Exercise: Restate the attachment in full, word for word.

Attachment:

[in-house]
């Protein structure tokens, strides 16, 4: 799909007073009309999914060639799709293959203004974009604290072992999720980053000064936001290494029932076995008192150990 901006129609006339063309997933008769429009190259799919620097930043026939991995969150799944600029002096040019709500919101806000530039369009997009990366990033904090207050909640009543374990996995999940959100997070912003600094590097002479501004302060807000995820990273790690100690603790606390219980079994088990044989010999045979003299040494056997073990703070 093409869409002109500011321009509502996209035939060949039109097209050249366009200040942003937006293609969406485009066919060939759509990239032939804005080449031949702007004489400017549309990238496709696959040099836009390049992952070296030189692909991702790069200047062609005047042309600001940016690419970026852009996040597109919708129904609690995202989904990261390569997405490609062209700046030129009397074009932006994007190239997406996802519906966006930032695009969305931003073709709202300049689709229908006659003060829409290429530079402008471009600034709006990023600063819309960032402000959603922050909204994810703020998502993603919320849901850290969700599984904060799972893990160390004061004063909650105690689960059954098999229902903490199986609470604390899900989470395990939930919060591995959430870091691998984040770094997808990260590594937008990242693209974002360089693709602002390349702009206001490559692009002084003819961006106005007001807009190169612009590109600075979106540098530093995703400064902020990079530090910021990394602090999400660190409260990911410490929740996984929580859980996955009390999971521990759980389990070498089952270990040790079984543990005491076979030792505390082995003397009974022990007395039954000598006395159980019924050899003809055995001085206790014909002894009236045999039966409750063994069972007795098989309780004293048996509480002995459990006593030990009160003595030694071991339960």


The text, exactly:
[in-house]
């Protein structure tokens, strides 16, 4: 799909007073009309999914060639799709293959203004974009604290072992999720980053000064936001290494029932076995008192150990 901006129609006339063309997933008769429009190259799919620097930043026939991995969150799944600029002096040019709500919101806000530039369009997009990366990033904090207050909640009543374990996995999940959100997070912003600094590097002479501004302060807000995820990273790690100690603790606390219980079994088990044989010999045979003299040494056997073990703070 093409869409002109500011321009509502996209035939060949039109097209050249366009200040942003937006293609969406485009066919060939759509990239032939804005080449031949702007004489400017549309990238496709696959040099836009390049992952070296030189692909991702790069200047062609005047042309600001940016690419970026852009996040597109919708129904609690995202989904990261390569997405490609062209700046030129009397074009932006994007190239997406996802519906966006930032695009969305931003073709709202300049689709229908006659003060829409290429530079402008471009600034709006990023600063819309960032402000959603922050909204994810703020998502993603919320849901850290969700599984904060799972893990160390004061004063909650105690689960059954098999229902903490199986609470604390899900989470395990939930919060591995959430870091691998984040770094997808990260590594937008990242693209974002360089693709602002390349702009206001490559692009002084003819961006106005007001807009190169612009590109600075979106540098530093995703400064902020990079530090910021990394602090999400660190409260990911410490929740996984929580859980996955009390999971521990759980389990070498089952270990040790079984543990005491076979030792505390082995003397009974022990007395039954000598006395159980019924050899003809055995001085206790014909002894009236045999039966409750063994069972007795098989309780004293048996509480002995459990006593030990009160003595030694071991339960």